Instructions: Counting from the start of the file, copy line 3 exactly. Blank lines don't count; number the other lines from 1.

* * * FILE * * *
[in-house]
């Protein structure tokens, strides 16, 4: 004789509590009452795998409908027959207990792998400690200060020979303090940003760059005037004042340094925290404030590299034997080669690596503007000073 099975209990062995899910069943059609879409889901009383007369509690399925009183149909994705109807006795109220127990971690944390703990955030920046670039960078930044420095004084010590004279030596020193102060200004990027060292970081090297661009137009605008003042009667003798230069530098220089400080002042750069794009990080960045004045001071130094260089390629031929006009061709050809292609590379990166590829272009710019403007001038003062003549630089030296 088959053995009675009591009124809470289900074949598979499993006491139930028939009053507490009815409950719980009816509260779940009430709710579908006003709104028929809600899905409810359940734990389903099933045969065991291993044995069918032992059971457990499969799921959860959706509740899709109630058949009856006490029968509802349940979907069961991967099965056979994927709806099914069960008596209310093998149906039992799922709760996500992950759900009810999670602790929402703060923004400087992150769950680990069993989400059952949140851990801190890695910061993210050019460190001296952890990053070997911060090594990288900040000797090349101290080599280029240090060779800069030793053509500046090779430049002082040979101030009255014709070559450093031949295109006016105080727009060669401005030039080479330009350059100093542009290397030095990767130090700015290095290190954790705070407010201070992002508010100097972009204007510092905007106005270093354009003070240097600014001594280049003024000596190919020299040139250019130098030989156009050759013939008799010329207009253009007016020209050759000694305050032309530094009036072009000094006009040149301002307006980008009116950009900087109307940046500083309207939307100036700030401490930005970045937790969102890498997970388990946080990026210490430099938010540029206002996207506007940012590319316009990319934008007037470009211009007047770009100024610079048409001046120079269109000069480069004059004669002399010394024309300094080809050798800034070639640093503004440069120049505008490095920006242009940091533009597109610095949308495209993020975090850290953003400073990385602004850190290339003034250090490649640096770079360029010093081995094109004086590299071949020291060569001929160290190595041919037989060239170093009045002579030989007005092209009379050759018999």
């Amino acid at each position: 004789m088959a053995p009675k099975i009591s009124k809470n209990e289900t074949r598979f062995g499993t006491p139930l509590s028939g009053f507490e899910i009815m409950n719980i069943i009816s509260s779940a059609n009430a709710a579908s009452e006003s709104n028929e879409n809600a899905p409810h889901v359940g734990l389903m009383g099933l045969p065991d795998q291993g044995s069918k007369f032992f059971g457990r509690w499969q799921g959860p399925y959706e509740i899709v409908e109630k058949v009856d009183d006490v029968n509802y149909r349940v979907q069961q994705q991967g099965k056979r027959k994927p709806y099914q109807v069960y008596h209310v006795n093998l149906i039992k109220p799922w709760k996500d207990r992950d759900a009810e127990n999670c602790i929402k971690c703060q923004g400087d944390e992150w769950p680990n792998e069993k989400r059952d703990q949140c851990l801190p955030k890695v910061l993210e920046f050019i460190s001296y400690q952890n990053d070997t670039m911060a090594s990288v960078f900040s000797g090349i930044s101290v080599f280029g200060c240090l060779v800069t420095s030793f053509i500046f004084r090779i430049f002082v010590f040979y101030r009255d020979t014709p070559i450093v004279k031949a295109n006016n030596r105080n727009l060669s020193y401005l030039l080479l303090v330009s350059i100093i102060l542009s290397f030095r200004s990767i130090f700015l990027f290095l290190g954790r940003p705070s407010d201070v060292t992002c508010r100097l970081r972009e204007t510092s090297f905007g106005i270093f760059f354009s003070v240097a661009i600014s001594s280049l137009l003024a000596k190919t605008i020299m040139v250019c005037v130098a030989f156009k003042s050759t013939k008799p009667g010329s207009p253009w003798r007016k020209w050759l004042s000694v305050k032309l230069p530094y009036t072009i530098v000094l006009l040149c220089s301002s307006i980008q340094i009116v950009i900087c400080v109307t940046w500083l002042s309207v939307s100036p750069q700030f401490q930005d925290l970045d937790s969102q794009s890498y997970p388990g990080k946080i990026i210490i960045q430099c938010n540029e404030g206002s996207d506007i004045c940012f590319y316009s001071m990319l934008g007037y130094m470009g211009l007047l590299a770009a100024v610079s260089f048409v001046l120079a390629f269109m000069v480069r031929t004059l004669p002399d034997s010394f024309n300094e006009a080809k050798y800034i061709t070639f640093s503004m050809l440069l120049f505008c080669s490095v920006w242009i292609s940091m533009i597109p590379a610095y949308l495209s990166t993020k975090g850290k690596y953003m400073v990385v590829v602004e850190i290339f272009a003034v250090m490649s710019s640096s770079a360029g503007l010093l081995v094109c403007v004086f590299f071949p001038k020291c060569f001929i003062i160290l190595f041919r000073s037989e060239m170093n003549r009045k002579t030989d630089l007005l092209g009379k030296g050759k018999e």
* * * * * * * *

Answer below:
């Amino acid at each position: 004789m088959a053995p009675k099975i009591s009124k809470n209990e289900t074949r598979f062995g499993t006491p139930l509590s028939g009053f507490e899910i009815m409950n719980i069943i009816s509260s779940a059609n009430a709710a579908s009452e006003s709104n028929e879409n809600a899905p409810h889901v359940g734990l389903m009383g099933l045969p065991d795998q291993g044995s069918k007369f032992f059971g457990r509690w499969q799921g959860p399925y959706e509740i899709v409908e109630k058949v009856d009183d006490v029968n509802y149909r349940v979907q069961q994705q991967g099965k056979r027959k994927p709806y099914q109807v069960y008596h209310v006795n093998l149906i039992k109220p799922w709760k996500d207990r992950d759900a009810e127990n999670c602790i929402k971690c703060q923004g400087d944390e992150w769950p680990n792998e069993k989400r059952d703990q949140c851990l801190p955030k890695v910061l993210e920046f050019i460190s001296y400690q952890n990053d070997t670039m911060a090594s990288v960078f900040s000797g090349i930044s101290v080599f280029g200060c240090l060779v800069t420095s030793f053509i500046f004084r090779i430049f002082v010590f040979y101030r009255d020979t014709p070559i450093v004279k031949a295109n006016n030596r105080n727009l060669s020193y401005l030039l080479l303090v330009s350059i100093i102060l542009s290397f030095r200004s990767i130090f700015l990027f290095l290190g954790r940003p705070s407010d201070v060292t992002c508010r100097l970081r972009e204007t510092s090297f905007g106005i270093f760059f354009s003070v240097a661009i600014s001594s280049l137009l003024a000596k190919t605008i020299m040139v250019c005037v130098a030989f156009k003042s050759t013939k008799p009667g010329s207009p253009w003798r007016k020209w050759l004042s000694v305050k032309l230069p530094y009036t072009i530098v000094l006009l040149c220089s301002s307006i980008q340094i009116v950009i900087c400080v109307t940046w500083l002042s309207v939307s100036p750069q700030f401490q930005d925290l970045d937790s969102q794009s890498y997970p388990g990080k946080i990026i210490i960045q430099c938010n540029e404030g206002s996207d506007i004045c940012f590319y316009s001071m990319l934008g007037y130094m470009g211009l007047l590299a770009a100024v610079s260089f048409v001046l120079a390629f269109m000069v480069r031929t004059l004669p002399d034997s010394f024309n300094e006009a080809k050798y800034i061709t070639f640093s503004m050809l440069l120049f505008c080669s490095v920006w242009i292609s940091m533009i597109p590379a610095y949308l495209s990166t993020k975090g850290k690596y953003m400073v990385v590829v602004e850190i290339f272009a003034v250090m490649s710019s640096s770079a360029g503007l010093l081995v094109c403007v004086f590299f071949p001038k020291c060569f001929i003062i160290l190595f041919r000073s037989e060239m170093n003549r009045k002579t030989d630089l007005l092209g009379k030296g050759k018999e």